Buying your first Chinese ceramic can be intimidating with so many scammers and fakes out there. Here is some tips on how you can get started.
Relics to the past are important to many.
Many cherish them as keepsakes of times past, as inherited family treasures, or in remembrance of beloved relatives.
To the historian, however, antiques shed revealing and valuable light on the lives, ideas, activities, and attitudes of our predecessors. Old things are equally vital to artists, writers, laboratory scientists, medical researchers, and connoisseurs; they are tangible bits of evidence in continuing studies of aesthetics of ancient cultures or in the understanding of earlier technologies and cultures.
Today, there is an additional reason for the appreciation of antiquities: private collectors. Serious collectors are aware that the number of authentic documents of the past is limited, yet the number of collectors is growing rapidly.
This has resulted in many unscrupulous wheeler-dealers who continually produce spurious, ‘altered’ and ‘replica’ artefacts purporting to be genuine antiques. Therefore, even the informed and seasoned collector needs to be always careful about acquiring new pieces for collection.
If you are looking to collect these antiques as part of your collection, you should know at least a little of the materials, techniques of manufacture and styles of the past. With that knowledge, you can deal intelligently and avoid the false claims of many scammers.
Working knowledge of production techniques or technology of the past will help you not only in the identification of authentic artefacts but in the detection of spurious or altered pieces.
Not all artefacts are well documented, unfortunately. You must, therefore rely on acquired background experience and scholarship in assessing an object as valid. That is not a simple requirement for an individual.
A good start would be a visit to the library. There are many reference books on this subject, but this has a crucial limitation. There is a potential colour distortion of publications – which distorts the actual colour of an antique. Also you are unable to feel or touch the object.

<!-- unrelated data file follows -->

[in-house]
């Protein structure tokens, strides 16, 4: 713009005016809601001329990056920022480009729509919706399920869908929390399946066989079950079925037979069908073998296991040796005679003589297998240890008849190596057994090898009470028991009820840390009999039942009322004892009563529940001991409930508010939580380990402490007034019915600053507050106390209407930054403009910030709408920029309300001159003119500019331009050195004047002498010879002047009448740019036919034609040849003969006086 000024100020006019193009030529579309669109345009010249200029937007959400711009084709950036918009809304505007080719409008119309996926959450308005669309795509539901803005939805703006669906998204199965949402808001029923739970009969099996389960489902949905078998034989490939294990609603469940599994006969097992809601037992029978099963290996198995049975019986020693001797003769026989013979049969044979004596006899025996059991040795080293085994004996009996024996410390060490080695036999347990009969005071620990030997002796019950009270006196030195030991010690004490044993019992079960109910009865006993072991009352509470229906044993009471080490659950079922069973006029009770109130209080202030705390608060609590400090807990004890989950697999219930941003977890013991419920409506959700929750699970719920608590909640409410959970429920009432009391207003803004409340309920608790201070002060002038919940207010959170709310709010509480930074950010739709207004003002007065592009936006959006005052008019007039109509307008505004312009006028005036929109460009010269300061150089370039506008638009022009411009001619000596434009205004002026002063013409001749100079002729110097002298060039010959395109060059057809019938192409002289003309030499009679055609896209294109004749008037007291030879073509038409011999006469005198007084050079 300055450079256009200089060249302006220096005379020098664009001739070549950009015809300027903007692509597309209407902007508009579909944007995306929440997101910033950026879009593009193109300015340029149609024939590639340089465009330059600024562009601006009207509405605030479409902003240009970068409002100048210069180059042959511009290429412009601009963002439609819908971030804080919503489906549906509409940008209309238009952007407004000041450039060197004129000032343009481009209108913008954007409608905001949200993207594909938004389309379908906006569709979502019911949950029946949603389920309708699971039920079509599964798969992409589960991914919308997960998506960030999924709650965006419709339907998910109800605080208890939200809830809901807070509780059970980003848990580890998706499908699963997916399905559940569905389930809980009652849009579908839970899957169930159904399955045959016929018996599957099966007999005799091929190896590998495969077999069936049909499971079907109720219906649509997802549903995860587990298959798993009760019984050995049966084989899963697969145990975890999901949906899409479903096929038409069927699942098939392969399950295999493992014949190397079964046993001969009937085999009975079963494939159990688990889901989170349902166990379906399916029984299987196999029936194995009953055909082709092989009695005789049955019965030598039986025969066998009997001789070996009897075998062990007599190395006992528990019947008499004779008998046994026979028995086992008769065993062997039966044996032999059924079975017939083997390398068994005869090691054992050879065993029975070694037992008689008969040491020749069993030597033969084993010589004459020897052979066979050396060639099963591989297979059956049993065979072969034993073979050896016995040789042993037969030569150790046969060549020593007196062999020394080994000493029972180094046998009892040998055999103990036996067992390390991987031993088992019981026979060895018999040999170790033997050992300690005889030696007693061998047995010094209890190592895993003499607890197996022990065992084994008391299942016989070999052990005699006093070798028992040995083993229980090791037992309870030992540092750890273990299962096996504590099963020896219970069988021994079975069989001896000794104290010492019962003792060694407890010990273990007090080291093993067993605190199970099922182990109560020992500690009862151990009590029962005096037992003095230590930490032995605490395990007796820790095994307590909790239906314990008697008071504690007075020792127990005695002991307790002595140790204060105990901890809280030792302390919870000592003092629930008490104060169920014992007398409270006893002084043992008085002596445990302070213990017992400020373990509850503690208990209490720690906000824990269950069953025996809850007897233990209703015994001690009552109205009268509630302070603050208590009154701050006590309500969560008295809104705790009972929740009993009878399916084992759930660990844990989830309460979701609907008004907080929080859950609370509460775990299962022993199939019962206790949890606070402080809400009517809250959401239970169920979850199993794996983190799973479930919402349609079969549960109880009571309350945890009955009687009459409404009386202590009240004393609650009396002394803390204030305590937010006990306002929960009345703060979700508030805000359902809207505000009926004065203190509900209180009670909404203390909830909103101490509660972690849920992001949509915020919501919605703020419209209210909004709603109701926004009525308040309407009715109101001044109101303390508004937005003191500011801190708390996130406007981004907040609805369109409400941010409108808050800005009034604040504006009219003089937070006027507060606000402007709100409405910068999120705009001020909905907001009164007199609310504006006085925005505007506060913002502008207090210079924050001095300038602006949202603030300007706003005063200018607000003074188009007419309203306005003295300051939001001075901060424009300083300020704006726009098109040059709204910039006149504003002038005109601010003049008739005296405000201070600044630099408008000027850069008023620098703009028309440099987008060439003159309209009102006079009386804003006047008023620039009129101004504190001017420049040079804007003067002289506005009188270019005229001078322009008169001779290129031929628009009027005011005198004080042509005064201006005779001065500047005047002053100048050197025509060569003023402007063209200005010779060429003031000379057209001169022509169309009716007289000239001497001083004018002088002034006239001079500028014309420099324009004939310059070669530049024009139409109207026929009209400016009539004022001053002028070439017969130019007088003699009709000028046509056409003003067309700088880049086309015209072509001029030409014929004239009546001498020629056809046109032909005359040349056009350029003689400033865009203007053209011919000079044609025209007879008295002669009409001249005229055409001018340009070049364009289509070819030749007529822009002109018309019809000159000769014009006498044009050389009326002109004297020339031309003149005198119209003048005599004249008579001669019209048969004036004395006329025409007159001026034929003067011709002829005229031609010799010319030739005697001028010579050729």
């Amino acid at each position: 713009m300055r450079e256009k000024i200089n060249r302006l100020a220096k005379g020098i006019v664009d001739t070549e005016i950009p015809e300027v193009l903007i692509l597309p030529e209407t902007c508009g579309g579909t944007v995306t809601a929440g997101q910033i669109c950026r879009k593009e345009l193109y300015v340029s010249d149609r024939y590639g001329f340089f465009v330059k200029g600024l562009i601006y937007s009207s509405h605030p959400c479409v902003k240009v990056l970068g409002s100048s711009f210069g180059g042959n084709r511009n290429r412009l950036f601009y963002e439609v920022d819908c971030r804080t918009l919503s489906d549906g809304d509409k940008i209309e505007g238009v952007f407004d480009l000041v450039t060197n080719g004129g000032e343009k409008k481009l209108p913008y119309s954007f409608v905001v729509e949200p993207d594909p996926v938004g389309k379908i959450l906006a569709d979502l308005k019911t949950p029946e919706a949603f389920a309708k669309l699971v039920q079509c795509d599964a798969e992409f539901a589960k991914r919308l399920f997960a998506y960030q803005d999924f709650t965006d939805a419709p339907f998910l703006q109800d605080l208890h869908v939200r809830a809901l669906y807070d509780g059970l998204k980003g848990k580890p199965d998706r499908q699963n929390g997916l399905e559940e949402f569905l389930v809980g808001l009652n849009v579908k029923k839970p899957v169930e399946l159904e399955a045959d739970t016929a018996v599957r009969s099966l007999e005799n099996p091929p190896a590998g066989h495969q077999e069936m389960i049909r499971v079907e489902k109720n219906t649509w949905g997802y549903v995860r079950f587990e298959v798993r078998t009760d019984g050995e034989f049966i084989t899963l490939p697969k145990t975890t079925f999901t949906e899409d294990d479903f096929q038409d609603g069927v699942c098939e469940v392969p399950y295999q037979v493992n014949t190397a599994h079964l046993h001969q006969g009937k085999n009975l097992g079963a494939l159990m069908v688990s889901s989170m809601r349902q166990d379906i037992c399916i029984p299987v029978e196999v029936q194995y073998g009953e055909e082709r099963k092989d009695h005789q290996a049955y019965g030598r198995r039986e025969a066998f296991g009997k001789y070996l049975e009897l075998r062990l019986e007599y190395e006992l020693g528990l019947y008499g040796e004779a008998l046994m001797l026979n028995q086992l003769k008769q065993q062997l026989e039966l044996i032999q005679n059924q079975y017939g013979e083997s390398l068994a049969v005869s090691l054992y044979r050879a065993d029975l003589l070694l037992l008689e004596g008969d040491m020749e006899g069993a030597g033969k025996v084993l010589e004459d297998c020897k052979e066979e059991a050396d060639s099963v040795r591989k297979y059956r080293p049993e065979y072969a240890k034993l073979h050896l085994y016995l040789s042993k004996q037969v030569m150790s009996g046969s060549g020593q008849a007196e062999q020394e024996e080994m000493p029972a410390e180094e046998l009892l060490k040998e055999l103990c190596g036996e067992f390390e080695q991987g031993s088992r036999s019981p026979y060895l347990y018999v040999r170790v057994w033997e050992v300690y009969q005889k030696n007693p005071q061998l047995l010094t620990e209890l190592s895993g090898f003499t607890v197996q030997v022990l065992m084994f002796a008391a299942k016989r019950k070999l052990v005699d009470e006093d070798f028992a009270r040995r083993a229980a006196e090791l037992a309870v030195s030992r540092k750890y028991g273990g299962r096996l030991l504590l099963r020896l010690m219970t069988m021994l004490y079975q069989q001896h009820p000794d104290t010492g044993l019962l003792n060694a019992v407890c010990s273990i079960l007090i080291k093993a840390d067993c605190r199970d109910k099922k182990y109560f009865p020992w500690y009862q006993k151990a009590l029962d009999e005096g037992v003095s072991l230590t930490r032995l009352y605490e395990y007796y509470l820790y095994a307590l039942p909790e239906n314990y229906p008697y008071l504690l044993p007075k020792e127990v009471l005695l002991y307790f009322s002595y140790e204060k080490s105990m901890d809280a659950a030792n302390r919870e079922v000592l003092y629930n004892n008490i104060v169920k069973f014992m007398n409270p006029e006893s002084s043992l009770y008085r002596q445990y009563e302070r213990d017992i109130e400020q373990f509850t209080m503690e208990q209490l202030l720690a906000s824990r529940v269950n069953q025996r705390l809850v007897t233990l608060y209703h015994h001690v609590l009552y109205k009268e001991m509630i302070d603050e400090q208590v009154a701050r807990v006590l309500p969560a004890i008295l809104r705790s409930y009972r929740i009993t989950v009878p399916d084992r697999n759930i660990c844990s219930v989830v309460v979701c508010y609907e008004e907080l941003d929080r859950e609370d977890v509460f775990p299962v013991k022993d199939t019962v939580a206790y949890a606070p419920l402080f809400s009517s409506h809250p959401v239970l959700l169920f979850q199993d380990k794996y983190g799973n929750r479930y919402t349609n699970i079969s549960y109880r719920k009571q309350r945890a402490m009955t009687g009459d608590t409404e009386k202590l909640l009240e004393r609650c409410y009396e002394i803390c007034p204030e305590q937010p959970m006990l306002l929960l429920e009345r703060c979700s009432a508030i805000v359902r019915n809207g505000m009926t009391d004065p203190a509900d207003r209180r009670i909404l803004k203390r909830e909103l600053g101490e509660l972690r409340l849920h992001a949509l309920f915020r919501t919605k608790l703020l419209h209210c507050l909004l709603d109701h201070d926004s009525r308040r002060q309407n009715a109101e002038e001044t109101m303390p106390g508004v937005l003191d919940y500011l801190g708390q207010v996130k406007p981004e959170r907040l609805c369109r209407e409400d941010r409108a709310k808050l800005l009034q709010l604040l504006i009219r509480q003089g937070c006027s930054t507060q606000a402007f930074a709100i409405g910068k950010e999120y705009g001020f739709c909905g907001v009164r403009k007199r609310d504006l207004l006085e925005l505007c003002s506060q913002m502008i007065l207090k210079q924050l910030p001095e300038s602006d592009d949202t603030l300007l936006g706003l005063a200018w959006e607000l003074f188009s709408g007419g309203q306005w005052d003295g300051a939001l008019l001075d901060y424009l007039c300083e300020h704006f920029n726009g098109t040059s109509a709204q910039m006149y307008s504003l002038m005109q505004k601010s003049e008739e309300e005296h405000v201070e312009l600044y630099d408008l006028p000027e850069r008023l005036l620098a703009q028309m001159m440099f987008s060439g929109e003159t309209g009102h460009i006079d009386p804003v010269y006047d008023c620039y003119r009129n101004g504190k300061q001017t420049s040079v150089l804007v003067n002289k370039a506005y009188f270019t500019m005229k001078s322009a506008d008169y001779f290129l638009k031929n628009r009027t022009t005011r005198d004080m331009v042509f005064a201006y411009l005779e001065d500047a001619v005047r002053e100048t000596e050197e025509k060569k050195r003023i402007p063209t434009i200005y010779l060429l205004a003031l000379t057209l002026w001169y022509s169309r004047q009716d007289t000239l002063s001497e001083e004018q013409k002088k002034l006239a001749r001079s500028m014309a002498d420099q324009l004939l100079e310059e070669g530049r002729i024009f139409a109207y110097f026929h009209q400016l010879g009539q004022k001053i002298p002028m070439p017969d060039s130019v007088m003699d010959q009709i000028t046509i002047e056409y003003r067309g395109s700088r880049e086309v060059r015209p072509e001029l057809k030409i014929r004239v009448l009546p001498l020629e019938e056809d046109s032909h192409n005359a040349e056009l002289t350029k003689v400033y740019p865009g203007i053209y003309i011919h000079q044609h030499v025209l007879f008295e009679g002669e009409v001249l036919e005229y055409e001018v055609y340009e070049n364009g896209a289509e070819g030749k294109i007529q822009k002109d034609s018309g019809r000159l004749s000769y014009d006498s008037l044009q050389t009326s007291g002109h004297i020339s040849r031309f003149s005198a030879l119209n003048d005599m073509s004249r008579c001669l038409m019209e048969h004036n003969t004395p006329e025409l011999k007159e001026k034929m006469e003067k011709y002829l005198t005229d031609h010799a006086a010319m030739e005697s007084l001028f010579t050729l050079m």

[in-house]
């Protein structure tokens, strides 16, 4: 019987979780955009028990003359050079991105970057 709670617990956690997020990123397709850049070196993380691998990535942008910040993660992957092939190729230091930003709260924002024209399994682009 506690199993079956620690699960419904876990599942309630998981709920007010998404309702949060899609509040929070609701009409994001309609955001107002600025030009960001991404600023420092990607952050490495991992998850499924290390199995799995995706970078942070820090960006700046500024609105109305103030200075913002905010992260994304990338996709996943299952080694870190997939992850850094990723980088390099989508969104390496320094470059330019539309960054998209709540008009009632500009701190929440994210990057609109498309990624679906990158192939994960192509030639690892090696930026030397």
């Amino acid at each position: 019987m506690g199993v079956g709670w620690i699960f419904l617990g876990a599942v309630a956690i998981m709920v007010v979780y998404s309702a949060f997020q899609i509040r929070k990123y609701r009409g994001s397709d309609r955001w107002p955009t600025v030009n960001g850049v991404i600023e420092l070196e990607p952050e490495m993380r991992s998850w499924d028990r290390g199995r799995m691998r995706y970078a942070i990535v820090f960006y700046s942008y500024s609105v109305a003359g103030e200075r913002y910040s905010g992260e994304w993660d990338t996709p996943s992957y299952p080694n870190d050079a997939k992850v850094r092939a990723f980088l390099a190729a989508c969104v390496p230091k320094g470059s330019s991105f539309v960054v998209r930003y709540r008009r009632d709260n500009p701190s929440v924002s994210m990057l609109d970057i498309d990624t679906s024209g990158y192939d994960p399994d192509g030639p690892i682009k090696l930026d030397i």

Frequent visits to the museum would be a good idea to get a better first eye look on the authenticity of an object, but of course, you won’t be able to touch or feel it.
The saying goes, a pair of trained eye is the most critical skill when collecting antiques. However, a trained eye does not come without doing substantial reading and study into history, as well as getting involved in the actual dealing of artefacts. All this takes time and effort, and inevitable pitfalls and setbacks.
To minimise them, it is strongly recommended for you to attend relevant seminars, and network in the collector’s circle to learn from seasoned collectors or experts.
Collecting antiques can be potentially beneficial spiritually and financially. However, we should be focused on the pleasure of owning a valuable piece of relic with historical significance and the exquisite beauty of the piece of art.
You should adopt the right mentality when collecting antiques. Have a realistic expectation, and don’t be lured by the false hope of huge potential financial gain by acquiring a highly crafted replica purported to be the ‘national treasure’. The likelihood is, they’re not.
If you’re just starting out, start with artefacts of more recent history (Qing and Republic of China period) which have a lower monetary value. Focus on choosing by artistic appeal and cultural value.
As you progress more into distant history, you can also start by collecting fragments of the artefact as it is a more affordable and safer way to learn details such as materials, glaze, style and painting of the artefacts of that period.
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